Cherished for over a century, the legendary Russian hats now aren’t quite as hot as they are warm.
I almost never buy souvenirs, but if I do, they are usually something that I’d have a practical purpose for. That was the case when purchasing my Ushanka in Russia. In preparation for the New York City winter, I bought a my fur hat, which has proven to be an astute purchase.
What is a Ushanka?
The iconic Russian hat, the ushanka, is a national symbol. Ushanka, or Ушанка in the Cyrillic alphabet translates to “earflaps”, at least according to Google Translate. Worn by Russians for centuries, ushankas were once used by Soviet soldiers, and nowadays by the older generation of Russians, armies, police forces, postmen, neophiles and pragmatic people who want their heads to stay warm.
Ushanka are primarily associated with Soviet rule, according to Wikipedia. Strangely enough while walking around New York City in my ushanka, I noticed that NYPD officers wear similar winter hats.
Ushankas can cover the head, back of the neck, sides of the face and chin, making them much warmer than most beanies. Depending on how cold it is outside, they can be worn either with the ear flaps up or down.
The fur hats are usually made of sheepskin, mink fur, or rabbit fur. The prices for ushankas can range greatly, depending on the quality and the type of fur used. You can find cheap ones made of faux-fur for under $20 and some ushankas on the more expensive side, like this mink one for $800.
In tourist gift shops all over Russia, you can find ushankas. Most are low quality and non-traditional, such as this neon orange one which I tried on.
I passed on the neon orange hat, and eventually came across a hat vendor in an outdoor market in Moscow. The atmosphere of the outdoor market reminded me of somewhere out of South America. I had previously bought a Chullo in a similar market in Bolivia.
Vendors called out to us in what ever language they assumed we understood: Chinese, Japanese, Russian, Spanish and finally English. I guess they don’t understand the concept of an Asian American, although it was amazing how they could speak so many languages, albeit brokenly.
The hat vendor had a rack full of ushankas, meticulously organized by fur type. He was middle aged and looked to be around 5’6” with a thick accent. He was darker skinned than most Muscovites and according to our tour guide, probably from Central Asia.
While trying on a few ushankas, the vendor tried to convince me to buy a mink hat. He explained how rabbit fur would fall out and how mink was warmer, more durable and even fire resistant, not that I’d ever need it to be fire repellent.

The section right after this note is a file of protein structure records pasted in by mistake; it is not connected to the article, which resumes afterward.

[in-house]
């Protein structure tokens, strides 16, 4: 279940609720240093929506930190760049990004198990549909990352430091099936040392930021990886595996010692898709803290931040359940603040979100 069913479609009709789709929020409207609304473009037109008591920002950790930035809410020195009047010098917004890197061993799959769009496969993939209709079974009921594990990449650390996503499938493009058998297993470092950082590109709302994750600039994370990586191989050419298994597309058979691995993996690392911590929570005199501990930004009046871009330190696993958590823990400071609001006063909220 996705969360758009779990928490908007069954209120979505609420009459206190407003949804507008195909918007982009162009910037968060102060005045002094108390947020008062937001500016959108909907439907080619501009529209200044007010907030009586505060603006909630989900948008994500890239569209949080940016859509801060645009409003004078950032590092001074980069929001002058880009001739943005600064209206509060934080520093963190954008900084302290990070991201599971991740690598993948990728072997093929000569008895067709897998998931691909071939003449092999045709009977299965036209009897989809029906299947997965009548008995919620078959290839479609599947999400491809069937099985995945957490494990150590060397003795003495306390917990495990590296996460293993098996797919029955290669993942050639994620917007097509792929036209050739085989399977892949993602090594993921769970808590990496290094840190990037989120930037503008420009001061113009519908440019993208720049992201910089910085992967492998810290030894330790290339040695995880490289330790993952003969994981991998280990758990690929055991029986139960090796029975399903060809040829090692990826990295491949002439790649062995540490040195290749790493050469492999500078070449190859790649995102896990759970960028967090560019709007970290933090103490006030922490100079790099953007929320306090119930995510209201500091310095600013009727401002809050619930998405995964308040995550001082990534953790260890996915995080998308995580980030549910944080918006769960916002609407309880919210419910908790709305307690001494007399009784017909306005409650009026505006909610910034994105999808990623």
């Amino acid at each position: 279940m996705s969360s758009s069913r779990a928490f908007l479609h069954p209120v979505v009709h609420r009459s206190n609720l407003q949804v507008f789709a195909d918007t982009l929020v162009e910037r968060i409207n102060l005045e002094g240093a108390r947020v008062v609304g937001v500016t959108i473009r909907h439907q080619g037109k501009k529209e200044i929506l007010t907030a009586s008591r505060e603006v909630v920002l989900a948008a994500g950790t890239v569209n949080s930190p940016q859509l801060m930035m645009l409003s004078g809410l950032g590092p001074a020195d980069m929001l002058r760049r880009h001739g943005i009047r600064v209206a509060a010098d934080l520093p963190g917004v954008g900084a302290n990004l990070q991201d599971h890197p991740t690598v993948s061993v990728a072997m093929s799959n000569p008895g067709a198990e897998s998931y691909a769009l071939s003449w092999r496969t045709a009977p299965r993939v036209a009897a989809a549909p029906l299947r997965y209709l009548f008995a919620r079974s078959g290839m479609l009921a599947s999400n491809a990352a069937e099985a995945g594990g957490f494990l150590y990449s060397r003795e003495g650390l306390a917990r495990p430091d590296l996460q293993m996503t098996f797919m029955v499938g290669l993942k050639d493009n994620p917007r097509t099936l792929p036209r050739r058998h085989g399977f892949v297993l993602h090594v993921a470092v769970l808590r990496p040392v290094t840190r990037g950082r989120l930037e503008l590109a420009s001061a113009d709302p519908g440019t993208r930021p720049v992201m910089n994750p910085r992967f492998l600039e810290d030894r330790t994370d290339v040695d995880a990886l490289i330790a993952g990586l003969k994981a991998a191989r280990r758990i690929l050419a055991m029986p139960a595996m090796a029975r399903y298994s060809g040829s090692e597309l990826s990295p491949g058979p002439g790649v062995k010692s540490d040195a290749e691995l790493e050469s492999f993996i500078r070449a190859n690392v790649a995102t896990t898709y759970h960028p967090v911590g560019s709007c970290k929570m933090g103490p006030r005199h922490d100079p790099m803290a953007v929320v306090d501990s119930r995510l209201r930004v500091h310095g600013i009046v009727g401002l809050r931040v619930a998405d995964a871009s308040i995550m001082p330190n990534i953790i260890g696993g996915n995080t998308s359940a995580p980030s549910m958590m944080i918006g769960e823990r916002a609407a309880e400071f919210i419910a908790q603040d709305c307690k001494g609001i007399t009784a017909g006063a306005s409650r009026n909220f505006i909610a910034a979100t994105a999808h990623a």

I wanted a white ushanka, but apparently those are only for women. 🙁
Eventually I narrowed my options down to 2 hats, a grey rabbit fur ushanka and a black mink fur ushanka. The mink was about USD $40 more than the rabbit one and in the end, I took the vendor’s advice and chose the more expensive one. After some intense bargaining, I handed over USD $80 and got my mink ushanka with both parties satisfied.
I guess the vendor was right about mink fur being really warm, because according to Wikipedia:
Mink fur ushankas are widely used in Arctic region of Russia, keeping ears and chin safe even in the “deep frost” (−40 to −70 degrees C).
I kind of wanted my ushanka to have the Soviet hammer and sickle, or at least a star, just to give the hat a bit more Russian flare, but it turns out that usually it is the cheap touristy hats that have those insignias.
It turned out that my hat was quite traditional and pretty high quality.
You can get a ushanka here on Amazon.com.
Are Ushankas Dying Out?
Ushankas seem to be the baseball caps of Russia – except that they seem to be dying out.
When our tour guide in Mongolia saw me wearing my Ushanka, he let out a subdued laugh, then said “Only my grandfather wears one of those.”
Even when wearing the ushanka in Moscow, I had a group of school kids laugh at me, I guess I’m more Russian than they are. Prior to going to Russia, I assumed everyone wore them. I guess the ‘new generation’ has deemed ushankas a novelty item.
A few years ago, even the Russian Army has decided to stop using the fur caps according to GlobalSecurity.org.
It’s a shame to see this iconic and historical yet practical hat die out. At least I’ll keep the legacy going here in New York City.
What are your thoughts? Leave a comment below.